This approach works for me at present as I break down the task on the card to something managable.  I am curious to find out how well I can break a large subject area down with this process, for example learning the whole of Spring 3.

For now I will be using this JIT Kanban learning to review and extend my Behaviour Driven Development (BDD) skills as I have a BDD immersion workshop in February with Liz Keogh at SkillsMatter and want to make sure I get the most of the workshop.  It should be a great day of learning as Liz has done a great deal of work defining BDD and adding lean system thinking into the topics that will be covered.  There will be some homework to take away from the course, so I'll be using my personal Kanban to organise that work into my busy schedule.

Thursday, 14 January 2010

Personal Kanban to manage personal development

Having an inquisitive minds is a great thing but there can be a tenancy to be interested in too many things that you never learn something deeply enough. How do you stop the inquisitive monster in you mind and get on with just one thing?

I have been using a Kanban system to plan my study and added work in process (WIP) limits to manage the flow so my monster is tamed and I focus on one thing.  Any future interests are quickly dropped into my backlog so my monster is satisfied that there is lots more to learn.

I started with a basic design for my Kanban, with the lanes Review, Study and Blogging which nicely followed the plan-do-act design that is often used for visual boards.

After a week of this Kanban design, I felt that something was missing between review and study.  When I completed a study task there was not a clear set of tasks I could choose from which I new I wanted to study.  I would end up looking at review tasks that I had not finished (or started) meaning more time planning rather than studying.  As duplicating planning of study tasks is wasteful, I modified the board design to include a Ready to Study lane so I could quickly choose the next topic.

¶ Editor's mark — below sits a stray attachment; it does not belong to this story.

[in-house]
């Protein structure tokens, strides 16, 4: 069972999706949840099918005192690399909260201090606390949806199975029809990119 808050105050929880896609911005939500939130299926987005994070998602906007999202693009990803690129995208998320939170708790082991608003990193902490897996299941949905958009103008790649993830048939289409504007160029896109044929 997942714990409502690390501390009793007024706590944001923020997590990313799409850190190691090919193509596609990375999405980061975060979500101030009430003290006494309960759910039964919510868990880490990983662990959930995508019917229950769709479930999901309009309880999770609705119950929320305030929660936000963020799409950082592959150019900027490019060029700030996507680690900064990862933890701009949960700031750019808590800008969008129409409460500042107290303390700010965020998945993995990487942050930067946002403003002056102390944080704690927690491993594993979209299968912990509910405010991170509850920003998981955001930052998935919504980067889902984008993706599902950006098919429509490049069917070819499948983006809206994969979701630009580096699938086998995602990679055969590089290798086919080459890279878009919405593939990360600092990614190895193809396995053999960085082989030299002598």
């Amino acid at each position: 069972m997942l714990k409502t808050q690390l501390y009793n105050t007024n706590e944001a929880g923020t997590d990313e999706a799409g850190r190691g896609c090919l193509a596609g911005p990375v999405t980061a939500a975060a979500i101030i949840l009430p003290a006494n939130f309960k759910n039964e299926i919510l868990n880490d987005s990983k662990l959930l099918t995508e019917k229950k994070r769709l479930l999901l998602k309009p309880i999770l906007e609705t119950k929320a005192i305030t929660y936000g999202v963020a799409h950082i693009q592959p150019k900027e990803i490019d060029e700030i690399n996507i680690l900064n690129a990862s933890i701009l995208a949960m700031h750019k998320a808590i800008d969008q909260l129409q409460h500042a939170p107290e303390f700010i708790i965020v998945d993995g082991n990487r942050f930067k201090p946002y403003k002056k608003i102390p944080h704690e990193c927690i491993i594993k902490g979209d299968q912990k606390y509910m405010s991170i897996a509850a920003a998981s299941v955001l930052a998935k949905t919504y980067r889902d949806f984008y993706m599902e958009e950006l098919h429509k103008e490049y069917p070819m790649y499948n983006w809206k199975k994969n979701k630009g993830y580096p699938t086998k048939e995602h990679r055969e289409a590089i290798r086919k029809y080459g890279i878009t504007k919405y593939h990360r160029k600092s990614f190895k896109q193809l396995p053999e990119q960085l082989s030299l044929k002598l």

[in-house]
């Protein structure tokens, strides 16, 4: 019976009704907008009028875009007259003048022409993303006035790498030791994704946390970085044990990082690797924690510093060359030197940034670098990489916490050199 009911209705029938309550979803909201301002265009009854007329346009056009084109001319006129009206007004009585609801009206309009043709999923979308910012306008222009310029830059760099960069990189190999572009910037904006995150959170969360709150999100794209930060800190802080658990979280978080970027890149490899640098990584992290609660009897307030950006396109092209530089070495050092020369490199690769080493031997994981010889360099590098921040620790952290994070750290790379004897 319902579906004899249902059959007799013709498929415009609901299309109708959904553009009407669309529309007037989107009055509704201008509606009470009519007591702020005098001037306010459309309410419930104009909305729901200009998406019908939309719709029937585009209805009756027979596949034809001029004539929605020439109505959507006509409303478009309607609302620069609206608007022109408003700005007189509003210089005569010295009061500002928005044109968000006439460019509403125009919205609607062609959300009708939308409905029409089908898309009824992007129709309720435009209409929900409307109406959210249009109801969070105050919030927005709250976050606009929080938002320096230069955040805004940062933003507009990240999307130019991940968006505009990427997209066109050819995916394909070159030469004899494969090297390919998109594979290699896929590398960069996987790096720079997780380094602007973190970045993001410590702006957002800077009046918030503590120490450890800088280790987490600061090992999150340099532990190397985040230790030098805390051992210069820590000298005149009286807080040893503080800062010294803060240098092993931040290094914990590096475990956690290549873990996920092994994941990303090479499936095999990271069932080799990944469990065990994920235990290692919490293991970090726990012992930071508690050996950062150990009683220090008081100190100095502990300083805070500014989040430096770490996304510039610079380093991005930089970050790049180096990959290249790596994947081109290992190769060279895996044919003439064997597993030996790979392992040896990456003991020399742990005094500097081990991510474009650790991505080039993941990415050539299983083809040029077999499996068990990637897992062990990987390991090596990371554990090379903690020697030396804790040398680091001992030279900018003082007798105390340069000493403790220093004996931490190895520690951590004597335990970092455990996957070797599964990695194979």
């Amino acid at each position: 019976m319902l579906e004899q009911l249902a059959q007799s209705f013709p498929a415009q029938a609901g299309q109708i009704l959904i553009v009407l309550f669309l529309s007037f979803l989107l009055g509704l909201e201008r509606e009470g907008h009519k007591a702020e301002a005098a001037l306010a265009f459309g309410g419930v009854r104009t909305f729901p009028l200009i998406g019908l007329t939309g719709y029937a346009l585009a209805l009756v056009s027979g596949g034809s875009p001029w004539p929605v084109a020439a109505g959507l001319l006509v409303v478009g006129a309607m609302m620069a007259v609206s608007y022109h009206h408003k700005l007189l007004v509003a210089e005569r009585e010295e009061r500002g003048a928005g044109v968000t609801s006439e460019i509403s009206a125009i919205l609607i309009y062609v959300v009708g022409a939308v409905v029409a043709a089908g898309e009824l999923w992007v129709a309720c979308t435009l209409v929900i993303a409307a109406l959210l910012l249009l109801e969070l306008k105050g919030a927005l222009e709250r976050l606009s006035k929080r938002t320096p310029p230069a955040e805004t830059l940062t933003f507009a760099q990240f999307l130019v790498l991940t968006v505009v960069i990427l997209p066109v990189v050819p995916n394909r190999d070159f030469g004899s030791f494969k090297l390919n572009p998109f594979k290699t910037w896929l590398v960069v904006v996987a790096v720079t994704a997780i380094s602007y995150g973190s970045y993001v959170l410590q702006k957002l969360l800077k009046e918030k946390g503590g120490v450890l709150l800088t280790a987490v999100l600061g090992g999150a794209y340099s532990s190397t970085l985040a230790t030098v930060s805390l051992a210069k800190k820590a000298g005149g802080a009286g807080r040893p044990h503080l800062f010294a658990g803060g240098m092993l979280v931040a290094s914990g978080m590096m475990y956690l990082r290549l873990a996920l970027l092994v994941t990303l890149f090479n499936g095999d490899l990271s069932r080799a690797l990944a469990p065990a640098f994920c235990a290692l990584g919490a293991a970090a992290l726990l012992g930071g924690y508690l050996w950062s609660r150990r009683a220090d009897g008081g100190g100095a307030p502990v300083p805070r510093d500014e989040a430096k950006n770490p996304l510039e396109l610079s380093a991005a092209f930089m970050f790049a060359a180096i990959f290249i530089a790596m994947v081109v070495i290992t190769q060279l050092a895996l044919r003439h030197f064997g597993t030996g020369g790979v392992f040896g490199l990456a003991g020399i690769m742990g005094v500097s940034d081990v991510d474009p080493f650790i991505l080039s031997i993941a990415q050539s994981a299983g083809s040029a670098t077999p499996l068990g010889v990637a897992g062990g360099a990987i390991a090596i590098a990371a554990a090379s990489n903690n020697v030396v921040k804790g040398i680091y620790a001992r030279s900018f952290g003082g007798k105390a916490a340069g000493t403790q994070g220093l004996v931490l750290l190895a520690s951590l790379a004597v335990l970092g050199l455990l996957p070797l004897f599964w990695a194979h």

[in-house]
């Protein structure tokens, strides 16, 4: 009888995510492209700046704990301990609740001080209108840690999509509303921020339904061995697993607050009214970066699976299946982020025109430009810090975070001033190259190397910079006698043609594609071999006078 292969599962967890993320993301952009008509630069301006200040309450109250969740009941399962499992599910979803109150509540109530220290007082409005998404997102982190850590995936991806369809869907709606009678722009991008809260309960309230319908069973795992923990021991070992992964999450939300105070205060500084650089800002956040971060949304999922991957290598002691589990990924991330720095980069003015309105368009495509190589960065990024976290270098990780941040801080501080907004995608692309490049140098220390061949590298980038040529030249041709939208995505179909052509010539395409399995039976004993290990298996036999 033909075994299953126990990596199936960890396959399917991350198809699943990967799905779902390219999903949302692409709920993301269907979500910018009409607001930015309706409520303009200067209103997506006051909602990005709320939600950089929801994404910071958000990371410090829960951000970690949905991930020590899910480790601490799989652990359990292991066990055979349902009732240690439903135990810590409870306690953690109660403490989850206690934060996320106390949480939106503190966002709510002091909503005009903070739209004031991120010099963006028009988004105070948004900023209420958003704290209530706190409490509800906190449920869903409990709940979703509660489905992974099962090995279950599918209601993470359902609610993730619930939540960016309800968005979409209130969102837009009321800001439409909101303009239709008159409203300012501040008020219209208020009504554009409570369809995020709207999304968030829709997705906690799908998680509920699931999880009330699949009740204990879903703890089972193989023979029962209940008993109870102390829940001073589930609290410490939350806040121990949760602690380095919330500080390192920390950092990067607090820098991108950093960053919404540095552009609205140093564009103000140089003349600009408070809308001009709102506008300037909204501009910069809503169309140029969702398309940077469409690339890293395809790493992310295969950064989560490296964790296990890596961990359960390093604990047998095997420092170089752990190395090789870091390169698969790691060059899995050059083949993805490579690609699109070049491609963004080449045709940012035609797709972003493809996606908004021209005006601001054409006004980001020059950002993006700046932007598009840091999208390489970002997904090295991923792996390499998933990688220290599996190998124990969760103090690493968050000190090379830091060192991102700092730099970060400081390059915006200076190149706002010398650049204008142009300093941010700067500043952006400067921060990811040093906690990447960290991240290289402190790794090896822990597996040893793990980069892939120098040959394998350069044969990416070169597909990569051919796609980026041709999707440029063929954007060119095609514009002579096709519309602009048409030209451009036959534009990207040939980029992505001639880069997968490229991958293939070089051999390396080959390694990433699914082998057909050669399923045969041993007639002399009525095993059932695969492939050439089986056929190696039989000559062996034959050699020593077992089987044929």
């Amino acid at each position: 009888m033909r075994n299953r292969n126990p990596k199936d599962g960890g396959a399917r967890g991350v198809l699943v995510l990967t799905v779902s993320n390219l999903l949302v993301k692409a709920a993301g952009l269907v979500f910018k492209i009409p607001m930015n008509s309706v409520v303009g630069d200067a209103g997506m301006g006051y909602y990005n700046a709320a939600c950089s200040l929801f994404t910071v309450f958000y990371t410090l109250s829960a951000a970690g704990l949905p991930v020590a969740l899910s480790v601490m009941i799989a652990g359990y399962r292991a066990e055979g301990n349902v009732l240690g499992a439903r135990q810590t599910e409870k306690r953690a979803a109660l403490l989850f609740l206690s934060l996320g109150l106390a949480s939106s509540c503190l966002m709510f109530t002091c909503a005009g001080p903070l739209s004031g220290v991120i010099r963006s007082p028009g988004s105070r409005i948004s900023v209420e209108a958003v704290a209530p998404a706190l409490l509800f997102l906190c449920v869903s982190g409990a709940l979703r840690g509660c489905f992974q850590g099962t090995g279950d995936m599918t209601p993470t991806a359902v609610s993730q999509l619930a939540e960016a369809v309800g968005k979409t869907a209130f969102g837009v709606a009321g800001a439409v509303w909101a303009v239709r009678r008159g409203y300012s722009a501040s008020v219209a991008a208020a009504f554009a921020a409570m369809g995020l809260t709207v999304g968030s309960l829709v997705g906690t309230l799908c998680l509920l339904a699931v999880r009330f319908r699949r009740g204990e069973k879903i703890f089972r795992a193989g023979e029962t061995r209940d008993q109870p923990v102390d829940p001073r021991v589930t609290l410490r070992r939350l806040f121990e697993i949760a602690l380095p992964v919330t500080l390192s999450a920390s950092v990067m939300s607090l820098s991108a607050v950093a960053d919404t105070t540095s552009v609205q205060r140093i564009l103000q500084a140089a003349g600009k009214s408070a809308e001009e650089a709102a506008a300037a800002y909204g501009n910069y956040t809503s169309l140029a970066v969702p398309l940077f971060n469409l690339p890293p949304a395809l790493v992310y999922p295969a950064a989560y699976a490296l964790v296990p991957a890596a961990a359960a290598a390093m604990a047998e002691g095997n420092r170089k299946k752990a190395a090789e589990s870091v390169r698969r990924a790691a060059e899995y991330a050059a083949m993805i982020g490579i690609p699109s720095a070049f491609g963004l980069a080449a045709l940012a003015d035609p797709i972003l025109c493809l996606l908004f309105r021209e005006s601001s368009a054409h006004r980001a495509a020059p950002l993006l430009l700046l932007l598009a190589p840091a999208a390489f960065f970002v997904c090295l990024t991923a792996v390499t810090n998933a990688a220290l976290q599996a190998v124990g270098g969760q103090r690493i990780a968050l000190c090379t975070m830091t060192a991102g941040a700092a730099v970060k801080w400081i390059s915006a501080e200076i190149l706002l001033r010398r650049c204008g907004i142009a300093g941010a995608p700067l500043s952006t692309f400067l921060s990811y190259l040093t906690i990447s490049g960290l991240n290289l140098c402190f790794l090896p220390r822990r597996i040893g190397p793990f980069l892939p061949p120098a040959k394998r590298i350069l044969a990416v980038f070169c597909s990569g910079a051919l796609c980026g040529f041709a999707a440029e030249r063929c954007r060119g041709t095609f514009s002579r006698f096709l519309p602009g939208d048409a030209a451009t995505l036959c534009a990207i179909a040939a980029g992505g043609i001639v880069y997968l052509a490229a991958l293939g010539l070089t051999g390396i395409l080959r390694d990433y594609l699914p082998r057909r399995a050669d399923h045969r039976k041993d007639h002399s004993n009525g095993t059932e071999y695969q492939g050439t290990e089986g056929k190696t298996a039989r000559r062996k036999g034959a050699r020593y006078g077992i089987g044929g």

I renamed Study to Deep in Study to indicate that this was generally a bigger process and I would need to set aside more time.  I reinforced the idea that deep in study was a bigger task by limiting the WIP to 2 tasks (I am allowing 2 tasks as I am still detoxing from multi-tasking for far too long).

Once I had completed a study task, the plan was to blog about that topic to help retain the knowledge I had gained.  I found it useful to add yet another lane called Evaluating to help me review what I had learnt and had a better idea of what to blog about.

Using a Kanban approach has also helped me develop skills in a just-in-time approach.  By adding small tasks to my backlog to help me evaluate new areas of study or tools, I have a pool quick work that I can fit in when I need a break from deeper study.  Carrying out a brief review of something new allows me to work out what I need to learn, how much effort it would be to learn and most importantly if it is really worth learning yet.  From this quick analysis I can create a number of study and exercise tasks in my Kanban backlog that would help me learn efficiently, indicating effort and priority of each task.